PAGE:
Jonathan L. Friedmann, Ph.D.
All music exists within parameters. To be recognized as this or that type of music, it must exhibit identifying markers related to rhythm, harmony, voicing, instrumentation, chord progressions, melodic design and the like. The boundaries that define a genre serve as both constraints and catalysts. As the musician bumps up against the borders, he/she is forced to pursue novel approaches and devise novel solutions. The same occurs when one works in a genre-fusing medium, like folktronica, or in a genre purportedly free of boundaries, like free jazz, which, in rejecting the strictures of bebop, arrived at its own structures of composition. To borrow an analogy from educational theorists Douglas Thomas and John Seely Brown, music materializes inside a petri dish, where the context and raw ingredients are fixed, but the end result is organically grown.
New music emerges from a tension between rules and the freedom to act within those rules. Controls and regulations provide the impetus for exploring creative options and devising innovations. This is a dynamic familiar to any game, be it football, Monopoly or musical improvisation. With basic guidelines and basic tools, the imagination is equipped to soar.
Composer Frederick Jacobi (1891-1952) embraced this view. In his day, Jacobi was among the most popular and respected figures in American classical music. He was especially noted for incorporating ethnic influences into his works, first drawing from Native American sources and later from his own Judaic roots. In both cases, he aimed to preserve characteristics of the folk material while upholding essential conventions of classical substance and form. With these dual restraints, Jacobi wrote numerous groundbreaking works, including Indian Dances (1927-28) and Shemesh (1940).
In 1948 Jacobi was invited to address the first convention of the United Synagogue of America and Cantors Assembly of America (both of Judaism’s Conservative movement). His topic was nationalism in the arts. He described challenges a composer faces when striving to balance individual creativity, ethnic ties and universal outlook. He warned against relying too heavily on folk material, yet stressed the importance of fusing one’s artistic voice with that material. Specific to Jewish music, he emphasized conserving age-old synagogue customs, such as cantillation, motivic patterns and prayer modes. The most intriguing part of his presentation was this comment: “The surest way to kill whatever originality one possesses within himself is to try to be original.”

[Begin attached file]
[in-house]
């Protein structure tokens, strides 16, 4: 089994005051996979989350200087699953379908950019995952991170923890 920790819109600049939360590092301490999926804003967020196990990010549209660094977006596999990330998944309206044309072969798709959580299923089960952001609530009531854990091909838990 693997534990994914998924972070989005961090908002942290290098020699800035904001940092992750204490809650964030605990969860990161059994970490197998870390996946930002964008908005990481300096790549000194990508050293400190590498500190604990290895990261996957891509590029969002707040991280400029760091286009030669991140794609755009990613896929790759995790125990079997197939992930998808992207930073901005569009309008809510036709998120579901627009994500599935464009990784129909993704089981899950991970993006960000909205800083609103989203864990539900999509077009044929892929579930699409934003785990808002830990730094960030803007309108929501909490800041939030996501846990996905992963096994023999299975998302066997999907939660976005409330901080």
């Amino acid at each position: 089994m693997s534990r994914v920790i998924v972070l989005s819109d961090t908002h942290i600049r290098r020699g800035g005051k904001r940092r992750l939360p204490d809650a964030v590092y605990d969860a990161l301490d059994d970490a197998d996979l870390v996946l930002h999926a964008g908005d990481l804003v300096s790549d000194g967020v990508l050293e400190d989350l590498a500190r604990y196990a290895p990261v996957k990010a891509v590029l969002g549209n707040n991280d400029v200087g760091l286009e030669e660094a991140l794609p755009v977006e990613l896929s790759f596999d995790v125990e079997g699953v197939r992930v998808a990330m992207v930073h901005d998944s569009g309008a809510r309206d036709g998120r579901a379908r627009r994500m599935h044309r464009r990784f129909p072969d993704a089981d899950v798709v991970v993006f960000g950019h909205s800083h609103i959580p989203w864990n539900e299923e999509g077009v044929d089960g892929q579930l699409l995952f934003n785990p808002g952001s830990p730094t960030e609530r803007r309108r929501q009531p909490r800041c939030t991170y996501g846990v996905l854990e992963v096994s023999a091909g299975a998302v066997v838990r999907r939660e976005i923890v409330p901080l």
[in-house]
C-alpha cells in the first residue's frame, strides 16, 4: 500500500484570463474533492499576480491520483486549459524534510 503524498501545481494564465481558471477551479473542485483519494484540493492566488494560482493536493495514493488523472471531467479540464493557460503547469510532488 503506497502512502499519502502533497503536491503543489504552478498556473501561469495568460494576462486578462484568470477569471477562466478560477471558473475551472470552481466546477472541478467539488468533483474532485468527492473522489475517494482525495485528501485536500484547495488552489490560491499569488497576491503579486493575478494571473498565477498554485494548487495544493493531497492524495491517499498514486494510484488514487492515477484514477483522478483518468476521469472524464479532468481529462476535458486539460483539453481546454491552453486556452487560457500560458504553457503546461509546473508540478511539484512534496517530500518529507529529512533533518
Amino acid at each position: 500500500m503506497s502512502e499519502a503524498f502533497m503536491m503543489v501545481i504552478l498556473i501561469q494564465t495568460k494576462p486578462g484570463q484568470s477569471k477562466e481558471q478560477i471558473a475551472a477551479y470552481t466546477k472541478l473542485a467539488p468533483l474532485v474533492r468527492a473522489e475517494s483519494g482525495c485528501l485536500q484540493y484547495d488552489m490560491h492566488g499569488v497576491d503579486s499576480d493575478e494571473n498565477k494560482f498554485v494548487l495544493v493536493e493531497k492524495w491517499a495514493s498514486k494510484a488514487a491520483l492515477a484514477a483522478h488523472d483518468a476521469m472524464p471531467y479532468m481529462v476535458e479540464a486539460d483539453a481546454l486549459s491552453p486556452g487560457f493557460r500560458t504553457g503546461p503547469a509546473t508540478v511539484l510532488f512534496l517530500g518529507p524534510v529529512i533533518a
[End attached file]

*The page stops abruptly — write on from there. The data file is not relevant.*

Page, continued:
What Jacobi meant by this is that originality requires limits. Unbounded expression is not only an impossible goal, but also an unmotivating concept. Musical avenues are not discovered or invented so much as they cultivated (as in the petri dish). New works are formed from existing materials and within existing confines, and new genres are really divergent genres: they consist of sounds derived from established sounds. As with a schoolyard game or ethnically informed classical piece, the rules are not to be broken. They are the stuff upon which creativity thrives.
Visit Jonathan’s website to keep up on his latest endeavors, browse his book and article archives, and listen to sample compositions.